Know Your Lore: Ner’zhul, Gul’dan, and Grommash Hellscream
What was Kairoz looking for? That’s the question that’s been bothering me all expansion long — the bronze dragon clearly intended to do something when he arrived on Draenor. He clearly intended for Garrosh to go speak with Grommash Hellscream and warm the orc to the idea of an orcish Horde. But for what purpose, exactly? In the final few glimpses we get of Kairoz during the legendary quest chain, he says that he “would be Infinite,” suggesting he was in fact allied with the Infinite Dragonflight, but for what reason? What did they offer that he so desperately wanted?
Last week, we took a look at three of Draenor’s warlords, and how our original version of these orc chieftains compared to their Draenor counterparts. This week, we’re taking a look at the final three, perhaps the most and least changed of all — Ner’zhul, Gul’dan, and Grommash Hellscream. By examining these differences, maybe we can begin to pick apart just what Kairoz was looking for when he sent Garrosh through time. And maybe we can put on our tinfoil hats and try to unravel just what, exactly, Kairoz originally intended to do before his plans were abruptly ended with his death.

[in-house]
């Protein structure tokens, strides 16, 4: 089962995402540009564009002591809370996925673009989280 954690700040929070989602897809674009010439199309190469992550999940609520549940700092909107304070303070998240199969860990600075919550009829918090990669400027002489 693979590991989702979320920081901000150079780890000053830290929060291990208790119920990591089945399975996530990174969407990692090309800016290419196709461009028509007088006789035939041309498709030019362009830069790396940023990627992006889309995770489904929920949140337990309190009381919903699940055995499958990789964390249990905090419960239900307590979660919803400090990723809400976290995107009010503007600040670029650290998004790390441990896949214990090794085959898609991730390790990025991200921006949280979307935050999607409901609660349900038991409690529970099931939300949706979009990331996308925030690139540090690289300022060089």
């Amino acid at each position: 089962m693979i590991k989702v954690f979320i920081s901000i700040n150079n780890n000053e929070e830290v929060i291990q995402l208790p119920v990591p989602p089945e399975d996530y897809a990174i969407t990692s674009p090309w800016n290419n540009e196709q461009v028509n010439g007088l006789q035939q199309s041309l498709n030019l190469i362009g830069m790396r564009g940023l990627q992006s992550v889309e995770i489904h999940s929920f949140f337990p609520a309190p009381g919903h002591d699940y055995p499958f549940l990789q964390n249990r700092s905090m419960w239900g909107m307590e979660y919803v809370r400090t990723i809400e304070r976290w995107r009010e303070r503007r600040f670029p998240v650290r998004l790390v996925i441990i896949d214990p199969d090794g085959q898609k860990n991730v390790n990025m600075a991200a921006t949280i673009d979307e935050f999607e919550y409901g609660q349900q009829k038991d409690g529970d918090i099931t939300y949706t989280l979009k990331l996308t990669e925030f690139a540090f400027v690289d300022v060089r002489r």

Today’s Know Your Lore contains some speculation based on known material. These speculations are merely theories and shouldn’t be taken as fact or official lore.
Our universe: Ner’zhul was in a way the Warchief before there was an official Warchief — the spiritual leader of the Horde, respected by all, renowned for his wisdom, and easily one of the most popular orcs in all of the clans, more so than even Blackhand. But Ner’zhul craved power, and it proved to be his eventual downfall — and the downfall of Draenor itself. At some point Ner’zhul lost his beloved mate, Rulkan, and years later he was contacted by her spirit — or so he thought. In fact, it was Kil’jaeden in disguise, and the Deceiver managed to use the guise to convince Ner’zhul that the draenei were an imminent threat that needed to be dealt with. Because of Ner’zhul’s popularity and influence, it was only a matter of time before the orcs turned on the draenei in earnest, convinced of their alleged betrayal by Ner’zhul. But the spirits that once spoke to Ner’zhul would speak to him no longer, and after visiting Oshu’gun, Ner’zhul discovered why — to his horror, he had been betrayed, and in turn had betrayed the orcish race and perhaps doomed them to a dark path from which there was no escape. Although Ner’zhul was determined to tell the truth, he was stopped by the betrayal of his apprentice, Gul’dan — and Kil’jaeden stripped him of his powers and imprisoned him, forcing him to watch the dark demise of his race.